Professor Christopher Reid’s story

Professor Christopher Reid is Director of both the NHMRC Centre of Research Excellence in Cardiovascular Outcomes Improvement at Curtin University, and the Monash Centre of Cardiovascular Research and Education in Therapeutics at Monash University. Watch Christopher's story.


[Professor Christopher Reid]

It gives you a quite a nice feeling to think that, you know, the work that you're doing on a day to day basis will have a major impact on how well people can live, hopefully live healthier and longer. I've been working in the area of clinical trials now for nearly 30 years. All of the work's really been focusing around prevention, particularly the prevention of cardiovascular disease, which even today still remains the number one burden of disease, death and disability not only in Australia, but all around the world.

Unlike a lot of acute care clinical trials we're dealing with well people. We've got the opportunity to look at strategies which actually help maintain health. We do what we call public good trials. One of the best examples is our Monash led trial, looking at low dose aspirin in maintaining healthy, active life in older people. Now, aspirin has been around forever, but what's new about aspirin? Well, actually, there are so many new things around aspirin as this trial has gone on, it's become much more relevant not only for cardiovascular disease, which was our starting point, but also in terms of the major chronic diseases of aging, dementia, disability, cancer.

What we've also found is our trial participants actually tend to come back. We’re quite pleased about that because we think they've had a good experience and if they have a good experience with us, then hopefully that will encourage them, their children, their parents to also think about being involved in trials around how best can we deliver health care. Undoubtedly, the participants in our studies get very good care. They also develop really good relationships with our clinical teams, predominantly our nursing staff, who are involved in the assessment.

You know, we have a selection criteria for our staff, but the fundamental component is the people component. You can almost tell instantly whether or not the person that you're interviewing for a job will be the right person for a clinical trial. They have to have empathy, compassion. They have to be very good at what they do, but also the ability to work as part of a team. It's all about trying to actually do things better to improve health outcomes.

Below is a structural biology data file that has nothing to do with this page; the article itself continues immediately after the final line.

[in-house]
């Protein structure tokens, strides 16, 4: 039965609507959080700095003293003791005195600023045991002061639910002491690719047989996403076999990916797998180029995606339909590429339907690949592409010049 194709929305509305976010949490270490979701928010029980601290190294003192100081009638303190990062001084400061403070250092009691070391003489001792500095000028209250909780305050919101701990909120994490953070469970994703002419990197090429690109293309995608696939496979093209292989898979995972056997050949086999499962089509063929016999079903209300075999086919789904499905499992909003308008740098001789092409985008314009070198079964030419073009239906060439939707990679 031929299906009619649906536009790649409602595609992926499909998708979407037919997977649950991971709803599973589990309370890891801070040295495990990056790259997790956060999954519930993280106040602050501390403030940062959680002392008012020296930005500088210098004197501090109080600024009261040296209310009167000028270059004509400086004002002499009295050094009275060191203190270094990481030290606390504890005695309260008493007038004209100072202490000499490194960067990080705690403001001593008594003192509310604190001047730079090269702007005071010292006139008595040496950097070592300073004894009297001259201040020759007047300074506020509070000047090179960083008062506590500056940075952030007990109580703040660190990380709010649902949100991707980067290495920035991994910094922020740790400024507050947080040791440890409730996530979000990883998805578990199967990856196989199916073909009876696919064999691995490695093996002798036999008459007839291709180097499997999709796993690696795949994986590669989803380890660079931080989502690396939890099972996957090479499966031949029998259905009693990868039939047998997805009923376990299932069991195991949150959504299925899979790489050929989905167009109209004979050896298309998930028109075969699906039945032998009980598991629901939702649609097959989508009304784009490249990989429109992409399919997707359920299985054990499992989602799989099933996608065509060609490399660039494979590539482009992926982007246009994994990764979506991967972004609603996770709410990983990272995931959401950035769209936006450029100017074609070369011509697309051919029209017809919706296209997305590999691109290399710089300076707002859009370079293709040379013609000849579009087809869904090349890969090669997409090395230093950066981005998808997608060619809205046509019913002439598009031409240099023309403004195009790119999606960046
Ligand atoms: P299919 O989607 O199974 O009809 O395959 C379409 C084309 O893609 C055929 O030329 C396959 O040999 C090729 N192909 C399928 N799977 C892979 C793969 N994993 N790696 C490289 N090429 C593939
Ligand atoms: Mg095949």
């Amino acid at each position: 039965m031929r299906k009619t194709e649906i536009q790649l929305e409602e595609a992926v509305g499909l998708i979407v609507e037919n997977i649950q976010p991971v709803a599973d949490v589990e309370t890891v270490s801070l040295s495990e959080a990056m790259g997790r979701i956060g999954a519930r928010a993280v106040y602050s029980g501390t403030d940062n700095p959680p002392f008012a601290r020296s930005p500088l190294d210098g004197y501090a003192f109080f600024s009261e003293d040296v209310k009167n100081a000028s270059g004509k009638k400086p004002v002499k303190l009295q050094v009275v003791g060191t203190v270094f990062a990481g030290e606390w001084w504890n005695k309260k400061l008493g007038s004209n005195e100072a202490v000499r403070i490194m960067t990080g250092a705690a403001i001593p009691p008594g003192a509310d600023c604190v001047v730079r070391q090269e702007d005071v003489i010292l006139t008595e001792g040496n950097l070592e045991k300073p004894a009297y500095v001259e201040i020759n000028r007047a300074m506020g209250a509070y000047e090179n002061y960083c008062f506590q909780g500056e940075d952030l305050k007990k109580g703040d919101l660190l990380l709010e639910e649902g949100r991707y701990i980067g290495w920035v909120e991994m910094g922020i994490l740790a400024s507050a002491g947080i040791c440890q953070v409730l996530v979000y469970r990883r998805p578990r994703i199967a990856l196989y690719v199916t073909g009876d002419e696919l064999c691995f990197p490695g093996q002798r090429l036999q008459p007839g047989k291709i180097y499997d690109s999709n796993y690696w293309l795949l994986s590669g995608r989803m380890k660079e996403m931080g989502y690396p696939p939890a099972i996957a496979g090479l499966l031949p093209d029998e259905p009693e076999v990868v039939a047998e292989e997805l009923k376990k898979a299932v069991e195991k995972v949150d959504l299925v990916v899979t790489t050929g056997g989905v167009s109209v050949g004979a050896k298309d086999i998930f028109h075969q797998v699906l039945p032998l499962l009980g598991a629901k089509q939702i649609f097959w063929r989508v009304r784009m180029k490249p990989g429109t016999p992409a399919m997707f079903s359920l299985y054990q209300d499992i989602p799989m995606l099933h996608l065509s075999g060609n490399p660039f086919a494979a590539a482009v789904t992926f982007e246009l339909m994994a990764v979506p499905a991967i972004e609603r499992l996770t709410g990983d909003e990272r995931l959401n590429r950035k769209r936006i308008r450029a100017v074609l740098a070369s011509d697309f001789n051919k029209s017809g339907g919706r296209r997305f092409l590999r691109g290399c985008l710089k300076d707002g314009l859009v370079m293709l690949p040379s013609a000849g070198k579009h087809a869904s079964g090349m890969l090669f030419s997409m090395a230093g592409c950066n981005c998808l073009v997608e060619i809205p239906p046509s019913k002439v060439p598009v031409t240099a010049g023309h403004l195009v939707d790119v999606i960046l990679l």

Conduct of a of a clinical trial does not often rest on any one individual, it is a huge team. Our teams consist of our general practitioners who allow us firstly to get in and work with their participants, our nursing staff who really are the public face of our trials, working day to day with participants, building relationships and following them for many years. But we have a behind the scenes team of data managers, statisticians, project officers to really plan, implement, design, look at efficiencies in how we do things.

Communication, absolutely vital. We actually asked people to stay with us for 5 years on a long term study. We need to be communicating constantly that how are we going? What are our results looking like? How is the progress of the study?

I had the opportunity to be the director of a second Australian national blood pressure study, and that actually had a major impact on the treatment of hypertension in older people. I think that's been a really landmark study and we we all like to think that our work has got great impact and will translate. The fact that our research is being done in collaboration with general practice means the findings can be directly taken up by general practice, and that's where prevention really does occur.

Our trials are for the broad population who fortunately have been able to maintain good health. And we want to know why and we want to find out how can we have that good health being maintained for a greater proportion of the population. We often hear when talking to our participants that, well, it might not benefit me, but it may benefit my son, my daughter, my grandkids. And I think that's really something that I sit back and think, gosh, that's fantastic.

Video type:
Date of official publication:

Over the past 20 years I have had the privilege to have been able to undertake a number of large-scale community-based clinical trials focusing on the prevention of cardiovascular diseases and healthy aging. We call these ‘public good’ trials as they are often not going to be the topic of major commercial interest to companies but are of immense interest to practising doctors wanting to know what strategies or treatments will give the best results.

These trials have involved more than 30,000 volunteer participants from virtually all states of Australia. Each and every one of them makes a major contribution to our understanding of how best to prevent, treat and manage chronic diseases.

Given our ageing society, both here in Australia and in all parts of the world, these questions are important not only to the trial participants but to their children and grandchildren.

What has never ceased to inspire me is the willingness of our participants to keep to the required treatments, answer our ongoing questionnaires and volunteer for additional study related activities when asked. These studies can often go for between 5 to 10 years so our trial staff often have the opportunity to get to know our participants and share the ups and downs of life.

Altruism, a sense of giving back to society and a willingness to contribute are all hallmarks of many of our participants. We couldn’t do our work without them and we hope that being involved in one of our trials brings a certain sense of satisfaction.

Date last updated:
  • Running clinical trials